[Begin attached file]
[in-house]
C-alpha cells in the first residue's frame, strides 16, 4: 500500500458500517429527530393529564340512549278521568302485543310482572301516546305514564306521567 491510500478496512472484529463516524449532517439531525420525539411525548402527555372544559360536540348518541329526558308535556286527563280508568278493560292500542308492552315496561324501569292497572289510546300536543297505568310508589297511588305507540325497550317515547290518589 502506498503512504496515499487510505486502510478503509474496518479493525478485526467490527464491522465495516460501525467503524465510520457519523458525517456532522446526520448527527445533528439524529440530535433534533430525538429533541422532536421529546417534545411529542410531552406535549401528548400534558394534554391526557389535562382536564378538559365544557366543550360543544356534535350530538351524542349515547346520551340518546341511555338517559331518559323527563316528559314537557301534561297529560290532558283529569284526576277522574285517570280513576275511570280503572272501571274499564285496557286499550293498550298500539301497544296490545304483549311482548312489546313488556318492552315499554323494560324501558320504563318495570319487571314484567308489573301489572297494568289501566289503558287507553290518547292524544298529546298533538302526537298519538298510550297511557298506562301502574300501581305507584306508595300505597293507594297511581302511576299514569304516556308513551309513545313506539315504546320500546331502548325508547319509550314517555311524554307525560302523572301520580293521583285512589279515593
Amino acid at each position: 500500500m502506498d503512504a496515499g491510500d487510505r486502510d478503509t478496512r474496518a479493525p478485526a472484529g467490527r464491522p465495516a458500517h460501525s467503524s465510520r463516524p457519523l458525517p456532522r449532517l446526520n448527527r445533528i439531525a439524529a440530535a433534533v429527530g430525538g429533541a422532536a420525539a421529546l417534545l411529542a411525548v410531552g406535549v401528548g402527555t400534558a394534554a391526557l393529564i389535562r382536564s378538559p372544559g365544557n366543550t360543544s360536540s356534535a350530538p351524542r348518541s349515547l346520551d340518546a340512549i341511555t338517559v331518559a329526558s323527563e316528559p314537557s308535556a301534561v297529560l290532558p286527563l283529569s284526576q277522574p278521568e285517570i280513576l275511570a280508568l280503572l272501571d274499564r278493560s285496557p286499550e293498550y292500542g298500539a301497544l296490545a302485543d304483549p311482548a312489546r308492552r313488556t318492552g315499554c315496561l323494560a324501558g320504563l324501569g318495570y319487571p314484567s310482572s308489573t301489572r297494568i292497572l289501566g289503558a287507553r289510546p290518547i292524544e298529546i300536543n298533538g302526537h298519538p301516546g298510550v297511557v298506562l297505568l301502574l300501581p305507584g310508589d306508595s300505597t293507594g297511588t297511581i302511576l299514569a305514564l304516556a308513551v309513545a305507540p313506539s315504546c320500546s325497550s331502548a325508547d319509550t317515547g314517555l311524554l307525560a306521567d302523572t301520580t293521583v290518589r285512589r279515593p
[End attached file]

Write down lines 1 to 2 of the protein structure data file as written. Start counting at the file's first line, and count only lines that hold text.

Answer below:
[in-house]
C-alpha cells in the first residue's frame, strides 16, 4: 500500500458500517429527530393529564340512549278521568302485543310482572301516546305514564306521567 491510500478496512472484529463516524449532517439531525420525539411525548402527555372544559360536540348518541329526558308535556286527563280508568278493560292500542308492552315496561324501569292497572289510546300536543297505568310508589297511588305507540325497550317515547290518589 502506498503512504496515499487510505486502510478503509474496518479493525478485526467490527464491522465495516460501525467503524465510520457519523458525517456532522446526520448527527445533528439524529440530535433534533430525538429533541422532536421529546417534545411529542410531552406535549401528548400534558394534554391526557389535562382536564378538559365544557366543550360543544356534535350530538351524542349515547346520551340518546341511555338517559331518559323527563316528559314537557301534561297529560290532558283529569284526576277522574285517570280513576275511570280503572272501571274499564285496557286499550293498550298500539301497544296490545304483549311482548312489546313488556318492552315499554323494560324501558320504563318495570319487571314484567308489573301489572297494568289501566289503558287507553290518547292524544298529546298533538302526537298519538298510550297511557298506562301502574300501581305507584306508595300505597293507594297511581302511576299514569304516556308513551309513545313506539315504546320500546331502548325508547319509550314517555311524554307525560302523572301520580293521583285512589279515593